Click on the image to open an A4, 2.16mB, Tallis' map of Van Diemen's Land in a new window
John Tallis' 1851 map of Van Diemen's Land - 2.16mB jpg Abstract from John Tallis' 1851 map of Van Diemen's Land - 119kB jpg
1821info1c2, sheet 5

David Young's investigations to find 'Spring Dale' in Hobart LINC, September 2015

David Young was commissioned to clarify Caleb's position in Van Diemen's Land. He reported, with reference to Launceston Archives Office, LINC Tasmania Ref: CS08/1/164 P150 (see 1821info1b):

On arrival Caleb was employed by Mr MANNING of Evandale, which is close to the old confluence of Lake River and South Esk River. This was Mr Thomas MANNING. However, a Mr Frederick MANNING, properly called Mr Frederick MANING, owned a 'bush block' to the south. The investigation was to find whether Caleb worked for Mr Thomas MANNING or Mr Frederick MANING?

When Caleb arrived he was initially employed by Mr MANNING of Evandale. However, J.H. Hughes' 1837 survey map of Tasmanian land grants - see below -shows no Mr Manning (with two 'n's) registered as a land owner in the Evandale area.

However, Hughes shows land belonging to Mr MANNING as a 'bush-block' of between 200 and 300 acres (81-120ha) on the same latitude as Campbell Town and between the western slopes of Mount O'Connor and Lake River. This block actually belonged to Mr Frederick MANING, who, on 17 April 1833, had sold 3060 acres (1240ha) to C Swanston.

Right: The Lake River's drainage basin, settlements, roads and the the location of Evandale and the MANNING bush-block.
Click on the map to open a 64kB A4 image in a new window

Note 1: In Caleb's day the Macquarie River was a tributary of Lake River. Lake River flowed into the South Esk.
Note 2: The location of Trafalgar - see later - is shown in the north-east corner.
Note 3: Frederick MANING's bush-block is located in the south-west corner of the map and below highlighted in purple.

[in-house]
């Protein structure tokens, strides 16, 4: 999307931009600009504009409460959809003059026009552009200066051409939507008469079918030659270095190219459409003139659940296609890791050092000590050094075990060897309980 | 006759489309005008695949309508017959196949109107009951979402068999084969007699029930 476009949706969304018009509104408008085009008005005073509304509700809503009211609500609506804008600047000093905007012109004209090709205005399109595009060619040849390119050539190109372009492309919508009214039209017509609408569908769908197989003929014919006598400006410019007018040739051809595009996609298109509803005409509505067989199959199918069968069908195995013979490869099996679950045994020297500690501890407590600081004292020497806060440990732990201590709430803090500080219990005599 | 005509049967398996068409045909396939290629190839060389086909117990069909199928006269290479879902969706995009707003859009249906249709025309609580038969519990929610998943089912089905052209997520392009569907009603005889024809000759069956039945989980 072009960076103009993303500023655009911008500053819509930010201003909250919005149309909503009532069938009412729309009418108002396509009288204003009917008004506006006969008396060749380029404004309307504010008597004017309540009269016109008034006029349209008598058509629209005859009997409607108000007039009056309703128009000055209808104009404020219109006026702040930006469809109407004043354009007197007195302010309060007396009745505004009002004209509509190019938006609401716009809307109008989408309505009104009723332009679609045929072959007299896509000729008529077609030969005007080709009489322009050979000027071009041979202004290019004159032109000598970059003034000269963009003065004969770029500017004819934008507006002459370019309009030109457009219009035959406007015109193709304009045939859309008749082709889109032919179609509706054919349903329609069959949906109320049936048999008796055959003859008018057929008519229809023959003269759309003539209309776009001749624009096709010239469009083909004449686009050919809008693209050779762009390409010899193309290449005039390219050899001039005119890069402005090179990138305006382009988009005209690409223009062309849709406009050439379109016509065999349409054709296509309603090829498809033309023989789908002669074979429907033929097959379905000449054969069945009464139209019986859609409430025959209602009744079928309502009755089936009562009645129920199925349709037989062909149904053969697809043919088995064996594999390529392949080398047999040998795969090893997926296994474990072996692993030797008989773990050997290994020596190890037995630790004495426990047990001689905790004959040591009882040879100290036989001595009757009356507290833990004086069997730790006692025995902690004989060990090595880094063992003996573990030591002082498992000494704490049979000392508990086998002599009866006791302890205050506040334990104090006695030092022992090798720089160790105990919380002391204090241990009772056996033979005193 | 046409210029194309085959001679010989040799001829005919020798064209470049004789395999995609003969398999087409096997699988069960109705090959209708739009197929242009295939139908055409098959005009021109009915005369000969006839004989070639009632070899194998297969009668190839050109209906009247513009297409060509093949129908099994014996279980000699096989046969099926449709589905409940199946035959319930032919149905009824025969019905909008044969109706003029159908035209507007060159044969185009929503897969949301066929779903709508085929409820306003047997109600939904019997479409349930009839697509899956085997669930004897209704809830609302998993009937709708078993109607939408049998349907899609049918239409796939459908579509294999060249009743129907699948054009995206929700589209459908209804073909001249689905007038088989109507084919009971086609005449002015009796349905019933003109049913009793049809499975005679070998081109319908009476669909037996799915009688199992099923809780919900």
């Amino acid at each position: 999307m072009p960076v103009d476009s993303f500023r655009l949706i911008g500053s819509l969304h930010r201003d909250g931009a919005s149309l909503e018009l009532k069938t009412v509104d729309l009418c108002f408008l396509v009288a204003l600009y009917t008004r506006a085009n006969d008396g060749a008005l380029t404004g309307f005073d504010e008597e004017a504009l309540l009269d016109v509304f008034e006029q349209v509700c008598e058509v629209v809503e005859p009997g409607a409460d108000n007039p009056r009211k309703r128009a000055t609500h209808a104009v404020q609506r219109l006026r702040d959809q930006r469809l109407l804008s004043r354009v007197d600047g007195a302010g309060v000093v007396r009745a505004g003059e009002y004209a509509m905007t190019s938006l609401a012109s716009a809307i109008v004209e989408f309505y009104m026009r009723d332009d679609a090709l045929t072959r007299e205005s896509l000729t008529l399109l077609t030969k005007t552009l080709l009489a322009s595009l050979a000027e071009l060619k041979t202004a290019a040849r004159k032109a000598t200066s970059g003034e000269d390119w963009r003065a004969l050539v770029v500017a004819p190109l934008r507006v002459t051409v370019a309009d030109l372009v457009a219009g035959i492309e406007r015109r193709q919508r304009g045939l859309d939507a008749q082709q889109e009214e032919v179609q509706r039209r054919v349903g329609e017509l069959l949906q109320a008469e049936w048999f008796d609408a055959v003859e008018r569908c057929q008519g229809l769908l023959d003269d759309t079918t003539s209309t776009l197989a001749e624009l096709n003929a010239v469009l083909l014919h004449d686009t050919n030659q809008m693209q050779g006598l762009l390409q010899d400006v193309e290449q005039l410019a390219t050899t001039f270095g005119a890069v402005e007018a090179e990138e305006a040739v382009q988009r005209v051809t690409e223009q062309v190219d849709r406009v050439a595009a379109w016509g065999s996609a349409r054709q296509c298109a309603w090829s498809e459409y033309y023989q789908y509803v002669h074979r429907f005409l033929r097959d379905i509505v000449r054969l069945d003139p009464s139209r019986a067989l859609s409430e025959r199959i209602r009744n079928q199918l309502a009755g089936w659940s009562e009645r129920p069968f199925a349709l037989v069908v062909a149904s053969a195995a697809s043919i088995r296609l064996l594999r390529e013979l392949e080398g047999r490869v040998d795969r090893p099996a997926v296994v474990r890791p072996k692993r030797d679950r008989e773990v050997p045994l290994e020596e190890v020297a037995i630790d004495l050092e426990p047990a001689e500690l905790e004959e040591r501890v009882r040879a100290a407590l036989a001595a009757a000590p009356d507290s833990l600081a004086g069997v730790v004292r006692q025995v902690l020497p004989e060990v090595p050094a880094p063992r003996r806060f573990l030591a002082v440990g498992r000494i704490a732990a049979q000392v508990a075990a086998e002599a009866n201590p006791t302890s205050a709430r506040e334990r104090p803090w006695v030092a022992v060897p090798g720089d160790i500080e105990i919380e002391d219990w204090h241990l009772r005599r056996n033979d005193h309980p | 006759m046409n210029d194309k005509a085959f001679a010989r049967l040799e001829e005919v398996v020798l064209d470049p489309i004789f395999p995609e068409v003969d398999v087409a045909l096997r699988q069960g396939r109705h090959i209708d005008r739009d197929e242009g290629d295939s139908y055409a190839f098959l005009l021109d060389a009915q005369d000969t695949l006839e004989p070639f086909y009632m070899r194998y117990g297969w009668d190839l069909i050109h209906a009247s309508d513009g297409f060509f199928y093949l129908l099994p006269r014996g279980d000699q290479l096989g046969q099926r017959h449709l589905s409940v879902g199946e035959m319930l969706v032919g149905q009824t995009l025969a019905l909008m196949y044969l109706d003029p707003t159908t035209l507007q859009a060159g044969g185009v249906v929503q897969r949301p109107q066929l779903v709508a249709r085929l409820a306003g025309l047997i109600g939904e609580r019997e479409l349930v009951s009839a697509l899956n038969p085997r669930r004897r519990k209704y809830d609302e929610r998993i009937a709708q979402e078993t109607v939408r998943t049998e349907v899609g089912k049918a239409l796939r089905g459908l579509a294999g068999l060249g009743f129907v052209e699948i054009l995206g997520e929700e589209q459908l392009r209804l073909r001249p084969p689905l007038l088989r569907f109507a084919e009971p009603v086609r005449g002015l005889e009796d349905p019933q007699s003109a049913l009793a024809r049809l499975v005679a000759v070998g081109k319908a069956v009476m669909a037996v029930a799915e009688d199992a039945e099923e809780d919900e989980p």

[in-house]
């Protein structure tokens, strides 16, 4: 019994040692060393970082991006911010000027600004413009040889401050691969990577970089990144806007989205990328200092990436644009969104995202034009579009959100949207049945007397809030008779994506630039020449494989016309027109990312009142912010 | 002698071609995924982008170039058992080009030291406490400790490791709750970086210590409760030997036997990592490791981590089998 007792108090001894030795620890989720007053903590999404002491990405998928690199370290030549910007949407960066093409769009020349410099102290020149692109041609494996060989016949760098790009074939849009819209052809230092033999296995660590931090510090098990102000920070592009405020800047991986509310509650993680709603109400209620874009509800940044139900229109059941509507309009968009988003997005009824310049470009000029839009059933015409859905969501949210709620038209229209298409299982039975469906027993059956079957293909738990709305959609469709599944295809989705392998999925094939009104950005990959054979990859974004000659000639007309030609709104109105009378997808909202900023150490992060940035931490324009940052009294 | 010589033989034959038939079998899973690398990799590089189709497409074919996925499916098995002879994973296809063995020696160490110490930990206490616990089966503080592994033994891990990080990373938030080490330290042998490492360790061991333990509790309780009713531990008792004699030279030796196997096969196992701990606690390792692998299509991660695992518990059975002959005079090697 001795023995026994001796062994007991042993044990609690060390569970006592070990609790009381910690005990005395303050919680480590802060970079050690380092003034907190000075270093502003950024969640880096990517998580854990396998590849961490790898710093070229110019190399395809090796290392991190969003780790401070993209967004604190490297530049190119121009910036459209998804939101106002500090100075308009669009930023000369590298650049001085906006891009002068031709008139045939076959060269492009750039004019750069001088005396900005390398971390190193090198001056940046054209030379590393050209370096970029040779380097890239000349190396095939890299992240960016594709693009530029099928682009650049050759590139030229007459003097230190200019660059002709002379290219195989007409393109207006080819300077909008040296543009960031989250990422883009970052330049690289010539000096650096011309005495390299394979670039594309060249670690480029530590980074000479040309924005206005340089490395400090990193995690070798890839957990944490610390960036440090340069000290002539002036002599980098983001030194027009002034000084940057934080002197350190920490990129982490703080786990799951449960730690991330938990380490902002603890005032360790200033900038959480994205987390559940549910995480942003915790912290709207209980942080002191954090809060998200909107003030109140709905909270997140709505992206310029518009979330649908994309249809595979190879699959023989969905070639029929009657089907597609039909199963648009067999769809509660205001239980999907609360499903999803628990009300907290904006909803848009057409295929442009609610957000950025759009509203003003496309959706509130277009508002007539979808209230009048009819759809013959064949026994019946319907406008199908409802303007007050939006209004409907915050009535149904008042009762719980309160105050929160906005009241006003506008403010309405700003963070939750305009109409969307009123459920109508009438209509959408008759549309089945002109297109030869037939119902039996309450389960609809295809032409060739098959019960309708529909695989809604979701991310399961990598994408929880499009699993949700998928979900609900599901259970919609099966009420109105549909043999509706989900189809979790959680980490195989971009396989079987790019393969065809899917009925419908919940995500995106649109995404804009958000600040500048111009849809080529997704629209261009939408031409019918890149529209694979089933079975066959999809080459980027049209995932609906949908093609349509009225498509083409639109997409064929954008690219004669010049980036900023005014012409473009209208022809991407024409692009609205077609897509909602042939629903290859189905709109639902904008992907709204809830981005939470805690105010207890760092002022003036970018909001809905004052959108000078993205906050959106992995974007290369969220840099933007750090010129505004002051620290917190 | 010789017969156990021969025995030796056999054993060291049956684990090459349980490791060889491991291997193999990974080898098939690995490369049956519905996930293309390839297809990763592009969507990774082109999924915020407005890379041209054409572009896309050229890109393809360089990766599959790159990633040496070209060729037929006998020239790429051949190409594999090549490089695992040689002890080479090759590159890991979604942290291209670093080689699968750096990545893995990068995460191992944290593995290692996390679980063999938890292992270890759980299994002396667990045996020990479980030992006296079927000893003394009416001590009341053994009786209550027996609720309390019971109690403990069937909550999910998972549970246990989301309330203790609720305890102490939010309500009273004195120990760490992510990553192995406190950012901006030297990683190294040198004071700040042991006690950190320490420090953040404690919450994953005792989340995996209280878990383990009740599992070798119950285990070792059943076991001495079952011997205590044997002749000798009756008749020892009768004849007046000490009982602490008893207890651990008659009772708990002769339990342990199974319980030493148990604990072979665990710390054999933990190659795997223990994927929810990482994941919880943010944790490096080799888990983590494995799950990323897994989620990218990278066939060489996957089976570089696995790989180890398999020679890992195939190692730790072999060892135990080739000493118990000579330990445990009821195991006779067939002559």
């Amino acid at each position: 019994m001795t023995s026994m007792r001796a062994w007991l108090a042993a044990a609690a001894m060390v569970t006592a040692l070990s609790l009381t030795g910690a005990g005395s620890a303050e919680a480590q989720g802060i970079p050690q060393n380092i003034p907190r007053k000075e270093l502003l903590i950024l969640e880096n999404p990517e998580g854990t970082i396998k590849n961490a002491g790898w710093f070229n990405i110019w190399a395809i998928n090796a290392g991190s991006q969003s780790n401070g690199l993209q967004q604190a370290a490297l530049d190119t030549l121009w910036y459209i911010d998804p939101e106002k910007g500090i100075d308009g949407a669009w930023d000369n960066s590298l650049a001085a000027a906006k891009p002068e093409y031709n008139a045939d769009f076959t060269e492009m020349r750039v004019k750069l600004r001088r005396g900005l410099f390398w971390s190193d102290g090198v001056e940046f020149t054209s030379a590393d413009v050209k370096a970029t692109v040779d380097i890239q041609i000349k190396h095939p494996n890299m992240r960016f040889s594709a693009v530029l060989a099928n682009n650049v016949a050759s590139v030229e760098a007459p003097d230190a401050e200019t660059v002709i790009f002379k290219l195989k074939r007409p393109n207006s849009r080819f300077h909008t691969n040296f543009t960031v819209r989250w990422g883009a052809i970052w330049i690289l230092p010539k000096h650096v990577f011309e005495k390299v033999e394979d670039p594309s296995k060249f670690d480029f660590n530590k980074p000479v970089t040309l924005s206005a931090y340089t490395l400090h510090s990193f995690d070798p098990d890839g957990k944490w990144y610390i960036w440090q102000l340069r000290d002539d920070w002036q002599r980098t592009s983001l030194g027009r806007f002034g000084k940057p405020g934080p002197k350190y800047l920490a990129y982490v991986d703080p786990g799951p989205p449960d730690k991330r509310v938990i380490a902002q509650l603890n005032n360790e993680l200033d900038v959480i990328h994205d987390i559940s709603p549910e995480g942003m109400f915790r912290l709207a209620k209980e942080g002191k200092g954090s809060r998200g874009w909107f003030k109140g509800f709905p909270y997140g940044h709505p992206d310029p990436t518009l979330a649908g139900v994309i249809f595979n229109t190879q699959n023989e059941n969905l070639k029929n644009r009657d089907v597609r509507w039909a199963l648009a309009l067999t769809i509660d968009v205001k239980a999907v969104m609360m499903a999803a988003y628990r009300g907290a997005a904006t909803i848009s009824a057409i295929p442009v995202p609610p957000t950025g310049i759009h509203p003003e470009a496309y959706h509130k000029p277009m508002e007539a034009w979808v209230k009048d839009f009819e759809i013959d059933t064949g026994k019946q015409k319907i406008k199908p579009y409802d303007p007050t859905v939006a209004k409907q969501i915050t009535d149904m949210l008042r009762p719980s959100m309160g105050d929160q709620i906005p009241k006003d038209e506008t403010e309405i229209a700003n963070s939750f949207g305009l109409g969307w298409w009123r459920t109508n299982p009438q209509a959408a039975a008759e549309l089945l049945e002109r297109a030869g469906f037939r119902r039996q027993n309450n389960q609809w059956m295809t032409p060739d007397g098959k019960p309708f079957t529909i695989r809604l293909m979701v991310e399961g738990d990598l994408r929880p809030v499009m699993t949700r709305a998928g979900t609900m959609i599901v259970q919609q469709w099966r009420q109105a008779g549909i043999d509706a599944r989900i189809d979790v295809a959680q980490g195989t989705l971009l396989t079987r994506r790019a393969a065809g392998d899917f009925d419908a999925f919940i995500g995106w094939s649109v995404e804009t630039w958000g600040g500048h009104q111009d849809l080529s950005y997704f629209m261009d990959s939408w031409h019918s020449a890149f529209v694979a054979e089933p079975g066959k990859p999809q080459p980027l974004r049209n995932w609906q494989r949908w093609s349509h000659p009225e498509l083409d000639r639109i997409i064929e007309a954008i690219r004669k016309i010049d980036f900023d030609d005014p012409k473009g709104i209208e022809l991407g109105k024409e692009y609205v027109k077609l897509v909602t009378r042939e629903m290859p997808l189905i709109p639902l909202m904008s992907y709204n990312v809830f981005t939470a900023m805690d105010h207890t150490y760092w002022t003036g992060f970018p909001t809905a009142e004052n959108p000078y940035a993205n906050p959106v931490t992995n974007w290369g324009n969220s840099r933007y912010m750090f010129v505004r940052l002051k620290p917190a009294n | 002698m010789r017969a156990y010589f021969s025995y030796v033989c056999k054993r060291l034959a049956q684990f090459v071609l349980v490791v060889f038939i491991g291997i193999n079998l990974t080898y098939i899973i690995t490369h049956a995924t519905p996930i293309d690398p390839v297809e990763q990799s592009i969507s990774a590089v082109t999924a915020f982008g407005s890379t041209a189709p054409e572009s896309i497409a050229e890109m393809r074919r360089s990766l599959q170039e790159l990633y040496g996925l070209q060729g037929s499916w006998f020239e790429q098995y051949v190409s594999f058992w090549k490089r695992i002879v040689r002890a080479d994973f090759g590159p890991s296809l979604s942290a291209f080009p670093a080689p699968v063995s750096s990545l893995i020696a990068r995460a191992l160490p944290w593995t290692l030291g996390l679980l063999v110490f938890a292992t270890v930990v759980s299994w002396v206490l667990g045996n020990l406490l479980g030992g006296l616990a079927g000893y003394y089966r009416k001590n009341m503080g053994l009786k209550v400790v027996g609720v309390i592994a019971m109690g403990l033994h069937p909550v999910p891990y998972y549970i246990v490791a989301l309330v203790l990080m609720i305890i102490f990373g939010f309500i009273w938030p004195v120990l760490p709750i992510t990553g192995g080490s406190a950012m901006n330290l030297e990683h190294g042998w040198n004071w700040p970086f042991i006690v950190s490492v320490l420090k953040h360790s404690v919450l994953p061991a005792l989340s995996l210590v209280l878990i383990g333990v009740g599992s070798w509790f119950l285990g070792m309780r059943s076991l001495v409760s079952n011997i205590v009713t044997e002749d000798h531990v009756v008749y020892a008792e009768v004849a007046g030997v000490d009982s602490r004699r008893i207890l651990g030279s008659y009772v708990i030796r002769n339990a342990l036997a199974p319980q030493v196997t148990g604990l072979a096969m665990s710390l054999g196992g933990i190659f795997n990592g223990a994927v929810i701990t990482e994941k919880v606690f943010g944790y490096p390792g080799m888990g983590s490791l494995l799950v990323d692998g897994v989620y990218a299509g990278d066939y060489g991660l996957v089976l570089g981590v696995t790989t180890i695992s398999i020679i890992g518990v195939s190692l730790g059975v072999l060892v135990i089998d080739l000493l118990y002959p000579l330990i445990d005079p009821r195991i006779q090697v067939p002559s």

Map locating Lake River - 64kB jpg Map locating Lake River - 39kB jpg
Map showing lands of F Maning - 20kB jpg
1821info1c2, sheet 6

David Young, having researched F MANING, concludes:

Frederick MANING, whose name is more often spelled ‘Manning’, though the man himself seemed to favour a single n, sold 3060 acres to C Swanston on 17 April 1833. He obviously retained some land there, because of the block of somewhere between 200 and 300 acres shown on Hughes’ map [see above left], and the fact he is described in his 1862 Will as being ‘late of Lake River’ (Wills book 8 no. 720). MANING retired to Sandy Bay, then as now an upmarket Hobart suburb, at some time in the 1850s, dying there on 12 June 1864 at the age of 76 (Mercury, 13 June 1864).
MANING had very strong business interests in Hobart, which would have kept him there. I don't think that he would have trusted a distant farm to an unknown young migrant, even if he was a Yorkshireman. [Nor do I] believe that he would ever have been described as 'Mr Manning of Evandale', when he never lived in the town or closer than 35km from it.

David Young was pretty sure that Thomas MANNING, the Evandale farmer, was the man whom Caleb worked for from 1843, and that we can eliminate Frederick MANING from the story. The main reason behind his thinking is that:

Map of the northern located portion of Van Diemen's Land, surveyed by J.H. Hughes 1837 - 194Kb jpg Map of the northern located portion of Van Diemen's Land, surveyed by J.H. Hughes 1837 - 104Kb jpg
Above: Map of the area north of the South Esk, Van Diemen's Land, surveyed by J.H. Hughes 1837
1821info1c2, sheet 7

Click on the map to open an enlarged A4 portrait 194kB map in a new window.
Source: LINC Tasmania (Accessed: 04 August 2015)

He continues: